72 people have died since July 7 in looting in South Africa. These unrest have prompted the closure of a refinery that supplies a third of the country’s fuel, as it faces a third wave of Covid.
Violence in South Africa has intensified with a latest death toll reporting 72 dead on the evening of July 13, according to the authorities. The looting, which has been taking place for six days, began sporadically in the wake of the sentencing of former President Jacob Zuma to 15 months in prison after the latter had, on several occasions, refused to testify in the framework of investigations into state corruption during his presidency (2009-2018).
In Zulu country, stronghold of the former head of state where he has been imprisoned since July 7, the first limited incidents broke out the next day with blocked roads and several trucks set on fire. But within days, 27 people were killed in the area, police said. More than 500 km away, violence and frenzied looting spread to the country’s largest city, Johannesburg: 45 people died in Gauteng province.
1,234 people arrested
Most of the deaths occurred as a result of stampede and looting of shops and malls, police said. Others are also linked to ATM explosions and gunfire, she said.
“I don’t really care about Zuma, he’s a corrupt old man who deserves to be in jail. I took things from the store for my mother, ”Tibello, 30, unemployed, his arms loaded with crisps and candies, told AFP near a shopping center in Soweto, which had been devastated earlier by the looters.
Hard hit by a third wave of Covid-19, South Africa, which reached record unemployment of 32.6% against the backdrop of a pandemic, imposed new health restrictions at the end of June. In this context, thousands of South Africans turned a deaf ear to the authorities’ appeals for calm and continued to flock to warehouses and shops, filling carts and trunks with cars. The images showed compact crowds rushing to retrieve a giant television, a table or even canned food.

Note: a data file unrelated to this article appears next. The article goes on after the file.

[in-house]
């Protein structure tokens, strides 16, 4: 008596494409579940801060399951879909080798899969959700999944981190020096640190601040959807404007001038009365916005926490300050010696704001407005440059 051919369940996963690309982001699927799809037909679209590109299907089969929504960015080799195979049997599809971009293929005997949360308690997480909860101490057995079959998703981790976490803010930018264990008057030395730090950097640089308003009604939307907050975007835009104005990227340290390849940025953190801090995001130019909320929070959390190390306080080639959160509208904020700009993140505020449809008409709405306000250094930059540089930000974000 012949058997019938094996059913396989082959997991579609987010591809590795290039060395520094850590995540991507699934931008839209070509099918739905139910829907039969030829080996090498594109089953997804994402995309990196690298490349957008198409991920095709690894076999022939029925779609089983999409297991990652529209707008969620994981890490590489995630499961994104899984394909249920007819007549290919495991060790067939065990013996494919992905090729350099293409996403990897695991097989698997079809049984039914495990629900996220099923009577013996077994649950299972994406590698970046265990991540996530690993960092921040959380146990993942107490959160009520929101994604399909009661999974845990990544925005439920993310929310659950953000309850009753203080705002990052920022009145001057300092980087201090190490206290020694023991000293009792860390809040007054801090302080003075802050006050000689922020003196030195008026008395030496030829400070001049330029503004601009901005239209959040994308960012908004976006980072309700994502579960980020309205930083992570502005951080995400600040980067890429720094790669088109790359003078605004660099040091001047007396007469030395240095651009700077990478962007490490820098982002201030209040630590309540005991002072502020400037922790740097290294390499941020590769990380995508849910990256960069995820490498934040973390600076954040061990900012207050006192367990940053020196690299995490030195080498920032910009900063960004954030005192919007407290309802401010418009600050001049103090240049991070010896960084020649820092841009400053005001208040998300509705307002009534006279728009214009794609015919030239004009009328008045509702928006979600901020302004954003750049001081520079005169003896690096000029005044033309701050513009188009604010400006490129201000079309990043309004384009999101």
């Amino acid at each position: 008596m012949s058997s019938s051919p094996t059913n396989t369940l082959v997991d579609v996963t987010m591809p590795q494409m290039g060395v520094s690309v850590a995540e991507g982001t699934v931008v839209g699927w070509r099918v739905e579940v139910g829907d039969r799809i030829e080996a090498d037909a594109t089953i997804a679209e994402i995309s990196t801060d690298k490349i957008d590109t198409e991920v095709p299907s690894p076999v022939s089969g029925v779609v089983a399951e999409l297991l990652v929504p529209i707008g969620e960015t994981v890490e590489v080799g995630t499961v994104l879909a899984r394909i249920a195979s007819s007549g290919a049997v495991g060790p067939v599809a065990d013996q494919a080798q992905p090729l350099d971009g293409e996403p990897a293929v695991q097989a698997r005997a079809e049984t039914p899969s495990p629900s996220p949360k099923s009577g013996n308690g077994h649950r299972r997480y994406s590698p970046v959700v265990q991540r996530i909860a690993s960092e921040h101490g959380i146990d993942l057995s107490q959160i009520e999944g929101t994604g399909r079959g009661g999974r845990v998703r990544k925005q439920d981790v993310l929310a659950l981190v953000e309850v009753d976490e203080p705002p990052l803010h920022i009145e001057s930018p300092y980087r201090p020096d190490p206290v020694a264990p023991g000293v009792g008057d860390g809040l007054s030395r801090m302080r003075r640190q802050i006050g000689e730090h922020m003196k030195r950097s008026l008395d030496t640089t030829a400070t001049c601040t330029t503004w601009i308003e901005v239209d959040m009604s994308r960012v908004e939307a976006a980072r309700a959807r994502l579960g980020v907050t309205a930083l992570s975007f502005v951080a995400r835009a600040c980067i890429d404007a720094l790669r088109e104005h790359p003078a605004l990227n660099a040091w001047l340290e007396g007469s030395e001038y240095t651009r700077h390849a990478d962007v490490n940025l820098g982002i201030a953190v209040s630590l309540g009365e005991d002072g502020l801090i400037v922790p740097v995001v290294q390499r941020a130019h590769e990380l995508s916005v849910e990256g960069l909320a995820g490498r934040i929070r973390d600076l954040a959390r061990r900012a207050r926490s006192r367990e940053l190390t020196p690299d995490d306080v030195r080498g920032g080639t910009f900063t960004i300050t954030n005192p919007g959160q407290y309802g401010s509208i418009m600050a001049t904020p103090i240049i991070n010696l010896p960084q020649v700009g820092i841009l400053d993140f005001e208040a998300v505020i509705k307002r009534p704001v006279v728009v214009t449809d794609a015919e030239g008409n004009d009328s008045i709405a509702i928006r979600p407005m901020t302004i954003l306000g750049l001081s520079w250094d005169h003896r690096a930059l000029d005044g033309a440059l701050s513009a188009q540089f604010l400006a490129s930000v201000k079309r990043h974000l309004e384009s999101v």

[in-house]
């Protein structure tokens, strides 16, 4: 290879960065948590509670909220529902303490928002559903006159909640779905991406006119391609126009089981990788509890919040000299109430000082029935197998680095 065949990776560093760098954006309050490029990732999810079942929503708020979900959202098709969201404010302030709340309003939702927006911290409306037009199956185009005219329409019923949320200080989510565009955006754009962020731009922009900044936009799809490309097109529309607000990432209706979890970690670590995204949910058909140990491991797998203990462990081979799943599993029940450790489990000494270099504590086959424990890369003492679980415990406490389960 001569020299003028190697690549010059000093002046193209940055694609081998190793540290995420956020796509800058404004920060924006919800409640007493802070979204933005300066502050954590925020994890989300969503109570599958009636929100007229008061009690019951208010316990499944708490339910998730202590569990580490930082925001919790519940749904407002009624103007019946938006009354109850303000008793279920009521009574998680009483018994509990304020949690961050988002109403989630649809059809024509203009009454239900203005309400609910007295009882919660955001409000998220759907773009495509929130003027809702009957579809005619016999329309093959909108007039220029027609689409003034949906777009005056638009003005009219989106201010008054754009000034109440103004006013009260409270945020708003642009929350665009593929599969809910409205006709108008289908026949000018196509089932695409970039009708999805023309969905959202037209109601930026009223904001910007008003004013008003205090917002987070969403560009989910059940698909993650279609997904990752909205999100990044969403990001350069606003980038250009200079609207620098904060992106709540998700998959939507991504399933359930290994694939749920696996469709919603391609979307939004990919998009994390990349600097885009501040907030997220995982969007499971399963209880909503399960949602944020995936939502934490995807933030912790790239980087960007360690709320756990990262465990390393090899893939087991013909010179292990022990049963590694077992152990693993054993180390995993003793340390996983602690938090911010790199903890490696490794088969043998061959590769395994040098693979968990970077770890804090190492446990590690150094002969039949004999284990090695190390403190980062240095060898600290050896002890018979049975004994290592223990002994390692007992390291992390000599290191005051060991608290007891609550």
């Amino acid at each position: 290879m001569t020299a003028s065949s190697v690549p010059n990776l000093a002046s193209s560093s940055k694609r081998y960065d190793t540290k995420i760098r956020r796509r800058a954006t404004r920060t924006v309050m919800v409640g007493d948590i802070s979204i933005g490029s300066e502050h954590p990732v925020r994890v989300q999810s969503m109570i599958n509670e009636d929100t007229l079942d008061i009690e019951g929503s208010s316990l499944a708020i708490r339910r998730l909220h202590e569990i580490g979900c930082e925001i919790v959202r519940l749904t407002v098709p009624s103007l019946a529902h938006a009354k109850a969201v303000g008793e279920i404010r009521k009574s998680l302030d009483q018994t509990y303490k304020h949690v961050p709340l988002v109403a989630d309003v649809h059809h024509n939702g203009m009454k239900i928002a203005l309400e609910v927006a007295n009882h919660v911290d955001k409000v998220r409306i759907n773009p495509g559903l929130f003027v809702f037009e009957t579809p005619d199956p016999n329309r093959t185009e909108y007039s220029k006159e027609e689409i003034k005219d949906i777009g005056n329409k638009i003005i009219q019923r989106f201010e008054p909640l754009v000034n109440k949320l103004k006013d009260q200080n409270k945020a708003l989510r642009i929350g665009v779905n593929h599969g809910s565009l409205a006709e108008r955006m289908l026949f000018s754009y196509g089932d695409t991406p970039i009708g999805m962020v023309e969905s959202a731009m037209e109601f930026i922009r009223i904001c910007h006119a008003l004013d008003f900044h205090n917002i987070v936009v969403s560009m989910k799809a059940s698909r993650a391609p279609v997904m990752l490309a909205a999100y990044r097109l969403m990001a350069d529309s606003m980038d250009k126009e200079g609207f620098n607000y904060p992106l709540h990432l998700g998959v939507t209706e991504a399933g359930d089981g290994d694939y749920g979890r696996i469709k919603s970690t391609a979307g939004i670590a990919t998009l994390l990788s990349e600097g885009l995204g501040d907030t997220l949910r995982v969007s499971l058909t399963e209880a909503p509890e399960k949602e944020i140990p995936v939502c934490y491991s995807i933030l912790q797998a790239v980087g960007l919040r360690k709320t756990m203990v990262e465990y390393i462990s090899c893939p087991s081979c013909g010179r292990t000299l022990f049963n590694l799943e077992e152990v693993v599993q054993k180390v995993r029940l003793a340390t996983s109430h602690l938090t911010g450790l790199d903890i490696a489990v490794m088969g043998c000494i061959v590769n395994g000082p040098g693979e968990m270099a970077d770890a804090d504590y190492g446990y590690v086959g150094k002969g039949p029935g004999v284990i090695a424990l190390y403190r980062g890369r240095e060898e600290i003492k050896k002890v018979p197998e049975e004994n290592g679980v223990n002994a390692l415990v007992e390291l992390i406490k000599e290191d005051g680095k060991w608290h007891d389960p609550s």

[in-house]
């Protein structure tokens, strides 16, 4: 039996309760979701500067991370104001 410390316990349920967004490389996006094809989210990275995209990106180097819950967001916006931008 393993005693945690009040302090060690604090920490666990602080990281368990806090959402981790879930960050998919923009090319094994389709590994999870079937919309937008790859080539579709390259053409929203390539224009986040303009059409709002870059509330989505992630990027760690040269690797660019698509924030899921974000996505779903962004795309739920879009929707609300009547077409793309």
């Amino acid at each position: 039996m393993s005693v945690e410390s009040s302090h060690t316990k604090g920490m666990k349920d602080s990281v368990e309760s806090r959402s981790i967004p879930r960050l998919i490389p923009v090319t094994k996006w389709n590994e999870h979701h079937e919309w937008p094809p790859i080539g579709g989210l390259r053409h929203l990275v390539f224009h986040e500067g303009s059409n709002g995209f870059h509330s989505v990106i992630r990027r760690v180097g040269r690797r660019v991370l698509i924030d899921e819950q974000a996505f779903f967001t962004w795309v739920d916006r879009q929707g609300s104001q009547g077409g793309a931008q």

The police, outnumbered, were quickly overwhelmed and the army was deployed, with 2,500 troops. A total of 1,234 people were arrested. In the evening, messages gradually giving out the extent of the destruction continued to flow. “This afternoon, one of our depots was looted and burned,” one of the country’s largest breweries posted on Facebook. Images showing dozens of people leaving a warehouse loaded with bags of rice weighing several kilos were also circulating on social networks.
In some neighborhoods, residents protect stores
The South African Petroleum (Sapref) refinery has declared temporarily closing its plant, which supplies 35% of the fuel consumed in the country, due to “force majeure”. “Fuel shortages in the coming days or weeks are inevitable,” motorists association spokesperson Layton Beard told AFP. According to him, some stations are already dry and others are rationing at the pump.
In Durban, a coastal town in Kwazulu-Natal affected by looting of shops and warehouses, lines of customers who had come for supplies were already stretching out on July 13 in front of supermarkets, fearing they would quickly run out of food. A woman trapped in a burning building was seen throwing her baby out of a window to save him. A group of people at the foot of the building with shops on the ground floor, managed to catch up with him, safe and sound.
The violence has sporadically started to spread to other provinces, including Mpumalanga and the North Cape, police said. In some neighborhoods, residents have organized themselves to ensure the security of their stores.
🔴🇿🇦Faced with the inability of the police to protect people and property, citizens armed with assault rifles and pistols take to the streets to try to restore order. Without a rapid return to public order, the country could fall into unheard-of violence. pic.twitter.com/O2FmoBT0if
– LSI AFRICA (@lsiafrica) July 12, 2021
With “Hands off our mall” signs, residents of the township of Tembisa, between Johannesburg and Pretoria, formed a human chain on July 13 at the end of the day in front of their mall.
If “frustrations and anger” have “political roots”, “no cause can justify” this violence, criticized President Cyril Ramaphosa. On July 12, after having made the decision to deploy the army, he had already warned of the risks of “shortages” if the spiral of violence did not stop. Police Minister Bheki Cele pledged that the situation “will not deteriorate further”.
But during the day, footage showed looters emptying the cold rooms of a Soweto butcher’s shop in front of a helpless private security guard. The police did not show up until three hours later. The opposition Democratic Alliance party has announced a complaint against several children of Jacob Zuma, who have increased calls for violence in recent days. The African Union for its part condemned in a statement “with the greatest firmness the outbreak of violence which resulted in the death of civilians and appalling scenes of looting”, calling “for an urgent restoration of order”.